Building a Commuter Bike: Choosing a Frame


Surly Head BadgeWhile I love my Raleigh, I wanted to get something a bit sturdier for year-round commuting.  I wanted a frame that could take fenders and racks obviously, but I was also looking for something that could change as my needs do.  For now, I have a short commute, only 2-3 miles each way depending on which location I’m working that day.  But given how much driving in Boston infuriates me, I also wanted the ability to go a bit further.

Being able to run single speed was important, as I thought this would be an easy way to get started and would allow for something lower-maintenance, especially during the winter.  I wanted the options of gears however, in case my commute gets further/hillier, or if I decide to use this bike for more than just the daily back and forth.

The other big choice was braking system – caliper vs. cantilever vs. disc.  My thinking was that disc was probably the best option, but also carried with it a higher cost, both for the braking system and for the wheels. For that reason, I was willing to consider cantis as well.  Calipers were last on my list, as they would likely limit

Finally, I needed something affordable.  I wanted this to be a solid bike, but it couldn’t break the bank.  For this reason I was looking mostly at made-in-Taiwan steel frames from a number of US companies.  I ultimately considered the following bikes:

  1. Soma Doublecross/Doublecross Disc: A steel frame that would take the racks, fenders, and wide tires that were my basic requirements.  Color options are nice and plain (grey and black), which is what I was looking for.  Comes with standard vertical dropouts
  2. Velo Orange Polyvalent: All the rack/fender attachments, canti brakes, semi-horizontal dropouts to allow for single speed setup.   But, it has a 1″ threaded fork.  While the classic appearance works with this frame, I felt like it would be limiting in terms of options for bars, as most are made for “oversized” 31.8mm threadless stems these days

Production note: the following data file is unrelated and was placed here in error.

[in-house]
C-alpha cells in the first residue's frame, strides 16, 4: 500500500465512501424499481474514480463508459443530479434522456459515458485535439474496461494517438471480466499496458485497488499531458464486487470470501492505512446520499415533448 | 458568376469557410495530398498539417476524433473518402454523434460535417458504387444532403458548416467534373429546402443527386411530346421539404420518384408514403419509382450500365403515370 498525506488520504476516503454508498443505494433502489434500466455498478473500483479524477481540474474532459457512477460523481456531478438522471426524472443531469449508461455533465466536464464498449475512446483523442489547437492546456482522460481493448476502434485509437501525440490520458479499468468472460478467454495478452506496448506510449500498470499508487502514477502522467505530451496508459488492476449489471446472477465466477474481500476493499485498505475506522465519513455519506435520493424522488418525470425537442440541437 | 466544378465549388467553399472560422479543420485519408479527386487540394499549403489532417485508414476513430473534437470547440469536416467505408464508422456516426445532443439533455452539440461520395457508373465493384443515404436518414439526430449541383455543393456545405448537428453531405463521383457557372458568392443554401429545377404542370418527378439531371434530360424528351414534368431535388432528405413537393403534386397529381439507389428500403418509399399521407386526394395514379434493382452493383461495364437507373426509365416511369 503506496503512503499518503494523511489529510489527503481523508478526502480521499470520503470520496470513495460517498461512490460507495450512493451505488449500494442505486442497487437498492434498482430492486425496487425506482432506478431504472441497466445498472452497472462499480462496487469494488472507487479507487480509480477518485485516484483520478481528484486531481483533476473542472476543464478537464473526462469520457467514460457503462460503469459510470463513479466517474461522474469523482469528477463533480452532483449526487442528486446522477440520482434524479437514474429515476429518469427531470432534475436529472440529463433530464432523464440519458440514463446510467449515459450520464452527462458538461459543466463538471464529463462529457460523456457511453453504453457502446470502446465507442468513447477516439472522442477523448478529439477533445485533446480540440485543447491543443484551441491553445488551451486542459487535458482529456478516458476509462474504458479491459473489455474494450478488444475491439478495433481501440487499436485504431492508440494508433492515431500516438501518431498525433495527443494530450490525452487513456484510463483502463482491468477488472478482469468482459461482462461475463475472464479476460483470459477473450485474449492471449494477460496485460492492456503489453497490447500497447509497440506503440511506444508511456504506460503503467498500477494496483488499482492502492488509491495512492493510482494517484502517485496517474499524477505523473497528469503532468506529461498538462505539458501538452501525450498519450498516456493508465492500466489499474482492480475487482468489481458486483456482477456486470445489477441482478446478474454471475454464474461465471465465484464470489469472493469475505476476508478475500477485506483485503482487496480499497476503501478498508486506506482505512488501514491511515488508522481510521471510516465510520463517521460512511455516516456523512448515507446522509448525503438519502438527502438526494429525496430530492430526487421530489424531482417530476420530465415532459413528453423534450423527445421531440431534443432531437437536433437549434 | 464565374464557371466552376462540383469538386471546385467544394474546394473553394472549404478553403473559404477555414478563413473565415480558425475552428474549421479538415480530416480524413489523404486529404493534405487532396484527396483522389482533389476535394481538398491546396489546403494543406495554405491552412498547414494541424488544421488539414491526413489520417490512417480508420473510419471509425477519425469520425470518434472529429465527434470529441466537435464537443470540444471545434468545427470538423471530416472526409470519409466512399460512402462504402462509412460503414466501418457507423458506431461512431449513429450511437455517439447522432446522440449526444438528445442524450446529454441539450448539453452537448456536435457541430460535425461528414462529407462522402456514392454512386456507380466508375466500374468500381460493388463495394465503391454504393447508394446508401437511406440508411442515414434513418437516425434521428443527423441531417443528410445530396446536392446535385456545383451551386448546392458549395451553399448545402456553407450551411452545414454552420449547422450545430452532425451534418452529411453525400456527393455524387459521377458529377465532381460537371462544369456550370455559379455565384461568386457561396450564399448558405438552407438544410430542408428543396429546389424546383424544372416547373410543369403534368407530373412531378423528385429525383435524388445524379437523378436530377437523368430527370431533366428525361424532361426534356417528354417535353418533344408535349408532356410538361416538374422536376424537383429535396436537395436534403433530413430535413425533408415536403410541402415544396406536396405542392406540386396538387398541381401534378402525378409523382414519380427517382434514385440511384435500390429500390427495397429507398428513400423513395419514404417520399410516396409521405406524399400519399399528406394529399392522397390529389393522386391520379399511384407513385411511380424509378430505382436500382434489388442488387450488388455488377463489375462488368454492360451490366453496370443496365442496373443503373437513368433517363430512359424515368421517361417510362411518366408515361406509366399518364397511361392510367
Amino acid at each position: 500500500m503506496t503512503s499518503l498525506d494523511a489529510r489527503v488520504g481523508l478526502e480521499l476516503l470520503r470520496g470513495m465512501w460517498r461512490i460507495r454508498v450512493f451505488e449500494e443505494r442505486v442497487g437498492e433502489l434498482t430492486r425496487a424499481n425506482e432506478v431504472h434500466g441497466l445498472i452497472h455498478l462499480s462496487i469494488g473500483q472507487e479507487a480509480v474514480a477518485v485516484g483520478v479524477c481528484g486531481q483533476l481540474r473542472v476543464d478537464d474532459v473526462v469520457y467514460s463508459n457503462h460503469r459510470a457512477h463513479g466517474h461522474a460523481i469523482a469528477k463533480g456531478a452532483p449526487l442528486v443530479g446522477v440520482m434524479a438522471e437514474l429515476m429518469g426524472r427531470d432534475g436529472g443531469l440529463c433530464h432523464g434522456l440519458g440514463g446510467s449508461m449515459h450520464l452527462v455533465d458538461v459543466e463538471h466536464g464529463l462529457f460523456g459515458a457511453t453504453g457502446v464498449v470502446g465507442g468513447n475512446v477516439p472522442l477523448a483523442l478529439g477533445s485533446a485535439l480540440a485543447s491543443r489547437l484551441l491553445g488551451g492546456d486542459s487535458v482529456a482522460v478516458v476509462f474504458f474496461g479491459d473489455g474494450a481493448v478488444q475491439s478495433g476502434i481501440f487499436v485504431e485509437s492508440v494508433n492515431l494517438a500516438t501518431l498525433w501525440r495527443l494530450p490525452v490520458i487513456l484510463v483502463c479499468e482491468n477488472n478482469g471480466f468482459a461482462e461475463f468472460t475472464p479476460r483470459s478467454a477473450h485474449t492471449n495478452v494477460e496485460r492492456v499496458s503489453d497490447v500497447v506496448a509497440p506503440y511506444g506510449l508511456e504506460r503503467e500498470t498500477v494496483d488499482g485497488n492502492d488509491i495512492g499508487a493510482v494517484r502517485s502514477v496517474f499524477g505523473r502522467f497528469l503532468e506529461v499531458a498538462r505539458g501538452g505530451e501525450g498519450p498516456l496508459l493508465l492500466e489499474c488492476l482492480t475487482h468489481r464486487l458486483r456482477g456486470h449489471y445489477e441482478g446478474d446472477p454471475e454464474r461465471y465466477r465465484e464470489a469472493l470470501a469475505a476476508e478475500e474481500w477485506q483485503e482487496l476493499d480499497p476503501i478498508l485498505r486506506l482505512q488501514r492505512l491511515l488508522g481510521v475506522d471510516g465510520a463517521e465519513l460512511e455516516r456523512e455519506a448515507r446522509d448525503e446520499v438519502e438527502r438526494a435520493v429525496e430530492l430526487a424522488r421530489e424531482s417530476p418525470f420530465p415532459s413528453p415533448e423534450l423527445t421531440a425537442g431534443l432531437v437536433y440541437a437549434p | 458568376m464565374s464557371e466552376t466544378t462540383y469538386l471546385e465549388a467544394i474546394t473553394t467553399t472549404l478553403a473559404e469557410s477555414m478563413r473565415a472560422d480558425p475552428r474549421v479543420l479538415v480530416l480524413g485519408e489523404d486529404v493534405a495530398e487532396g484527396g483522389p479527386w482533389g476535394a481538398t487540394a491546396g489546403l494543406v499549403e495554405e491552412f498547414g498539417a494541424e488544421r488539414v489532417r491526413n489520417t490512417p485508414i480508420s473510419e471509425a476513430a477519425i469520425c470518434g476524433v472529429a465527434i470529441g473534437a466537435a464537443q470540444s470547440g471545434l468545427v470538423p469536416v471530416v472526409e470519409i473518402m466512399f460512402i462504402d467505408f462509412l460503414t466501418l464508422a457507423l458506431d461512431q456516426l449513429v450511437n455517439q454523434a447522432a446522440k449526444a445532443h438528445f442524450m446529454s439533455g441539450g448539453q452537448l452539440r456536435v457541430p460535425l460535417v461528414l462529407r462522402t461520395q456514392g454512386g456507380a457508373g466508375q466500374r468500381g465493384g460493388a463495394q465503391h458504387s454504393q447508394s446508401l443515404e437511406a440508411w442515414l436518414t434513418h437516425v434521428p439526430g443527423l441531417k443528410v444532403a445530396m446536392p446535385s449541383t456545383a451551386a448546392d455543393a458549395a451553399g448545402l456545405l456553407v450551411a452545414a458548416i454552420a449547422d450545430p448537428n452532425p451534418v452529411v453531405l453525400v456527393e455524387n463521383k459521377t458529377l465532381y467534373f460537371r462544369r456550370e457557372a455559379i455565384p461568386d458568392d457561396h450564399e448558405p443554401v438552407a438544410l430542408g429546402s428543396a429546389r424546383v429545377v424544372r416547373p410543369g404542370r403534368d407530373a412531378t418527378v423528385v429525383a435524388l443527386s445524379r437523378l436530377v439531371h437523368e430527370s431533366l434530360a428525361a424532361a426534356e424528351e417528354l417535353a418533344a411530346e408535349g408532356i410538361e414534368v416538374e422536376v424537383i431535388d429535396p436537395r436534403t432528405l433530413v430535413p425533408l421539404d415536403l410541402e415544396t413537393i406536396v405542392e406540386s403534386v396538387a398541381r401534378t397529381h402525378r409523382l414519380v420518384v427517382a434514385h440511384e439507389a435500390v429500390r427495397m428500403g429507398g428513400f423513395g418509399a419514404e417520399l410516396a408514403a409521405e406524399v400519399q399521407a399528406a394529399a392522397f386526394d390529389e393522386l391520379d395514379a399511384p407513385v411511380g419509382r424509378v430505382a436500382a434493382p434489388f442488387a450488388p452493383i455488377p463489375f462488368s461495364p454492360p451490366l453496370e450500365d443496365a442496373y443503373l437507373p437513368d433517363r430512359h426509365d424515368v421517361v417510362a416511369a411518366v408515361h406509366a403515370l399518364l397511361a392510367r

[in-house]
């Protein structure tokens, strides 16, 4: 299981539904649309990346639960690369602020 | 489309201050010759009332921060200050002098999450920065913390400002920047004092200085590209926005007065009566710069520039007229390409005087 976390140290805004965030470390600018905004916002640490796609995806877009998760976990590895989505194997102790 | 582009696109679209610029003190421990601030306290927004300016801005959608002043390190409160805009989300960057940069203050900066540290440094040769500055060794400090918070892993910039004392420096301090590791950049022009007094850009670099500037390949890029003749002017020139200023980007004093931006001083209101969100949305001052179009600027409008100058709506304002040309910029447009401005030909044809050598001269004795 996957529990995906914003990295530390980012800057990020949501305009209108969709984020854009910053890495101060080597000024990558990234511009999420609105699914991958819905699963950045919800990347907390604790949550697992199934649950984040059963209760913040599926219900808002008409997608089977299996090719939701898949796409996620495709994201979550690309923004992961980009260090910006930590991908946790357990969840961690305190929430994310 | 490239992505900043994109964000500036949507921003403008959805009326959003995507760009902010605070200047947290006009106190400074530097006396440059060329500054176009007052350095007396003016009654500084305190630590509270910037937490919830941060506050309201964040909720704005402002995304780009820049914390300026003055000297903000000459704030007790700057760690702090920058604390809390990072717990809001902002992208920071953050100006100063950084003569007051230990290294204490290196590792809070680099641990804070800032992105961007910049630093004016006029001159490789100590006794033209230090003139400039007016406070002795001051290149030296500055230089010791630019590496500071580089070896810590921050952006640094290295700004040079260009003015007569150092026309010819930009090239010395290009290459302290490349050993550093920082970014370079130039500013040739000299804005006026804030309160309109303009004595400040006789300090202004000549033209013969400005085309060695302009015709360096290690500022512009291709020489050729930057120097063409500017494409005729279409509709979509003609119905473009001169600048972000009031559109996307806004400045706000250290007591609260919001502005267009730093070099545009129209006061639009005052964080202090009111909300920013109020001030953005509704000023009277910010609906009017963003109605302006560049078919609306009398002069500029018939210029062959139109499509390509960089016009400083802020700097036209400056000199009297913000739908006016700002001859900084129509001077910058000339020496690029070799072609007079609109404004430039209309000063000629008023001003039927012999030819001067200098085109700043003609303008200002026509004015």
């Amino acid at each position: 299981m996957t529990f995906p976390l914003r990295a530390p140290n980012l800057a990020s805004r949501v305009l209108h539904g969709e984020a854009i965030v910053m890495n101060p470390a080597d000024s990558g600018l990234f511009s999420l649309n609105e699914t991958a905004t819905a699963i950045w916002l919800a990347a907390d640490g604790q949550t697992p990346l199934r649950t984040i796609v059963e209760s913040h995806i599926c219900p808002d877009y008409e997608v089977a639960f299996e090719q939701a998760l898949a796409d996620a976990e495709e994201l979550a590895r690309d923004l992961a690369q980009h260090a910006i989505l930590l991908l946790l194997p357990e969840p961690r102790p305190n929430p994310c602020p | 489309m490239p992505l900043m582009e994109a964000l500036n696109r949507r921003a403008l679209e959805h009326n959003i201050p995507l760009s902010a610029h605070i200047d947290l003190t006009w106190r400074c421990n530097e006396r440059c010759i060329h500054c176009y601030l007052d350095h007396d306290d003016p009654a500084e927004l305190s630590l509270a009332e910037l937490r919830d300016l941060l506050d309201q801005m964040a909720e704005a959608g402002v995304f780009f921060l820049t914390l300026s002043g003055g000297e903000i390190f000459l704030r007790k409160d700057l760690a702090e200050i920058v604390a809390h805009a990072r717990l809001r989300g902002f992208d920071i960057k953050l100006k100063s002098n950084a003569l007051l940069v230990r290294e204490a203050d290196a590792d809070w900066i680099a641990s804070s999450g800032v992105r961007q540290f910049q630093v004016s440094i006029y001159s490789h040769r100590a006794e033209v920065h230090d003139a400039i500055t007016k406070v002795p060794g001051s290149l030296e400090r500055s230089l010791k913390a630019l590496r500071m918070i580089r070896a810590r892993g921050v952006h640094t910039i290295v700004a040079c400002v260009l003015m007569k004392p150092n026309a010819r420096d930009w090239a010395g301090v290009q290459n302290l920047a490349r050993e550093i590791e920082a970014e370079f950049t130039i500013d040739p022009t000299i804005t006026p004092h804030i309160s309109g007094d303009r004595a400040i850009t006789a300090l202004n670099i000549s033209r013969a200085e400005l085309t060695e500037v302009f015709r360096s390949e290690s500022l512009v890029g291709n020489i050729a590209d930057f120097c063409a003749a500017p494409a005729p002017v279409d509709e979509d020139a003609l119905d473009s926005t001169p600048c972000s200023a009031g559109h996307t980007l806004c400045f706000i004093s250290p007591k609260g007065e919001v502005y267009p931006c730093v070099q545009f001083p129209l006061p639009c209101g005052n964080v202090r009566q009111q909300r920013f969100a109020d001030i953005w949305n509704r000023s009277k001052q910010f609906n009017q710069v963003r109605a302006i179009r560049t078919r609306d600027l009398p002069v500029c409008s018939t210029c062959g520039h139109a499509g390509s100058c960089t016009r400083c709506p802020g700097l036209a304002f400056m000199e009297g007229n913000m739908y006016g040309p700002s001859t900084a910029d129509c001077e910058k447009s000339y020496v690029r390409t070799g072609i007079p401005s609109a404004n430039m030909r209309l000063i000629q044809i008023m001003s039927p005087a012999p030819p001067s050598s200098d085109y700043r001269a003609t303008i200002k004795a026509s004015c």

3. Soma Wolverine: This was released just as I was looking for frames.  Seemed like a perfect option – built for discs, has slider dropouts to allow for single speed, and even a split chainstay to allow for a carbon belt drive.  Seemed ideal, but was the most expensive option, and wasn’t yet available for purchase at the time I was looking
  4. Surly Cross Check: The tried-and-true option.  People seem to love this, or feel like it’s completely overhyped.  It checked all the boxes for me in terms of mounting options, tire clearance and horizontal drop outs.  Cantis instead of discs, though.  I also thought about the disc-brake Straggler, but that came at a higher cost and I wasn’t thrilled with the purple “Sparkle Pony” paint job.

Ultimately, as the image above suggests, I went with the Cross Check as I was able to get the prior year “Dark Dusky Blue” frameset at a bit of a discount, and that along with canti instead of disc brakes would make things easier on the budget.